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Novel neuroimaging data have implications for recruitment for Alzheimer’s clinical trials

JAMA Neurology
Reuters Health - 21/10/2020 - There is a quantitative association between initial beta-amyloid levels on positron emission tomography (PET) and subsequent tau accumulation on PET in older cognitively normal adults, report researchers with the Alzheimer's Disease Neuroimaging Initiative (ADNI).

This new observation could be important when recruiting cognitively normal older adults to clinical trials where tau accumulation is an outcome measure, they write in JAMA Neurology.

Tau accumulation seen on PET imaging is closely tied to cognitive problems and is a potential surrogate outcome measure for clinical trial of Alzheimer's disease, Dr. David Knopman of Mayo Clinic, in Rochester, Minnesota, and colleagues explain.

It's generally thought that elevated levels of beta-amyloid on PET are associated with elevated tau and tau accumulation. But whether the risk for tau accumulation is uniform in all older adults considered amyloid-positive or whether risk increases at higher beta-amyloid levels is not clear.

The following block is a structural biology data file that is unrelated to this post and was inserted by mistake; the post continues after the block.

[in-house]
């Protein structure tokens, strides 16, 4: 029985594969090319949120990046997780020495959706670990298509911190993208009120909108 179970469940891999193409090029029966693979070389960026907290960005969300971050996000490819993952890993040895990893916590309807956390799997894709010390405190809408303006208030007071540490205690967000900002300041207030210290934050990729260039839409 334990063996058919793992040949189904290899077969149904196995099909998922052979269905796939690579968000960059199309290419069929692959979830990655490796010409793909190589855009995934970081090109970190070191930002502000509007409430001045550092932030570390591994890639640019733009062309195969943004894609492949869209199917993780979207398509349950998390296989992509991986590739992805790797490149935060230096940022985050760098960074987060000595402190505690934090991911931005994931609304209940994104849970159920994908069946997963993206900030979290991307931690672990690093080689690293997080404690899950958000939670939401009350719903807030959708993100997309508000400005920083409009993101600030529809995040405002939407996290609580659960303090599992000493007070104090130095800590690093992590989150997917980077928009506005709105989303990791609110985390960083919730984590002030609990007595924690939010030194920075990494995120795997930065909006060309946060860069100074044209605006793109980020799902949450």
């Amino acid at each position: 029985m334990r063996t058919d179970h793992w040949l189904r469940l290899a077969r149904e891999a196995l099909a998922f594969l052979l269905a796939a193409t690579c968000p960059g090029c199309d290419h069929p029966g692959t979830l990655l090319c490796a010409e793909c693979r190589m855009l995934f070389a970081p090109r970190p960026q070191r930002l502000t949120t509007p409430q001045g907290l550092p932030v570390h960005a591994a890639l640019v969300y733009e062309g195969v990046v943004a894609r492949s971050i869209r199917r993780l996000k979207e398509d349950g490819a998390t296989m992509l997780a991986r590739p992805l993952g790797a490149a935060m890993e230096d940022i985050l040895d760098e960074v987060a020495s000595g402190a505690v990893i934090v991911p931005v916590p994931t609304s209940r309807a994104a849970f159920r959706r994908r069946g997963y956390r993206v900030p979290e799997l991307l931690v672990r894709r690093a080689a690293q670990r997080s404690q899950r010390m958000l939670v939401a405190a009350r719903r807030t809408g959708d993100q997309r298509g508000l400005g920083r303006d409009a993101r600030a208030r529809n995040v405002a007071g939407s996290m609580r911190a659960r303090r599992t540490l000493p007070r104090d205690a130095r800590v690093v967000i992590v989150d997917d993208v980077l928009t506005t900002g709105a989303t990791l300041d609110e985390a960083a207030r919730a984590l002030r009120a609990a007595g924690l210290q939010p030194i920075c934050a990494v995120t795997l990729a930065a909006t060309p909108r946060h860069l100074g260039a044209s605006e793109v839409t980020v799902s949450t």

The researchers explored this question in 167 people (mean age, 74 years) with no cognitive problems from the Mayo Clinic Study of Aging (MCSA) and a similar group of 114 from the ADNI who underwent serial cognitive assessments and PET scans with the beta-amyloid trace 11C-Pittsburgh compound B and the tau tracer flortaucipir.

They stratified participants by index beta-amyloid levels on PET into low (<=8 centiloid), subthreshold (9 to 21 CL), suprathreshold (22 to 67 CL), and high beta-amyloid (>=68 CL). The main outcome of interest was the change over a mean of 2.7 (range, 1.1 to 4.1) years in flortaucipir PET in regions of interest.

In the MCSA cohort, individuals with the highest levels of beta-amyloid had much greater accumulation of flortaucipir on a subsequent PET scan and these results were partially replicated in the ADNI cohort.

In addition, the researchers say, consistent with the association between elevation in flortaucipir and declining cognition, the greatest declines in memory z-scores were seen in the high-beta-amyloid group, the group with the largest increases in flortaucipir.

Overall, write Dr. Knopman and colleagues, these results show that "substantial flortaucipir accumulation occurs when beta-amyloid levels are 68 centiloid or more, while at lower beta-amyloid levels, there is little flortaucipir accumulation; clinical trials intending to use a tau positron emission tomography tracer as an outcome measure should recruit persons with high beta-amyloid levels."

These "novel" observations require replication in other studies, they add.

By Reuters Staff

SOURCE: https://bit.ly/3o7XYhy JAMA Neurology, online October 19, 2020.

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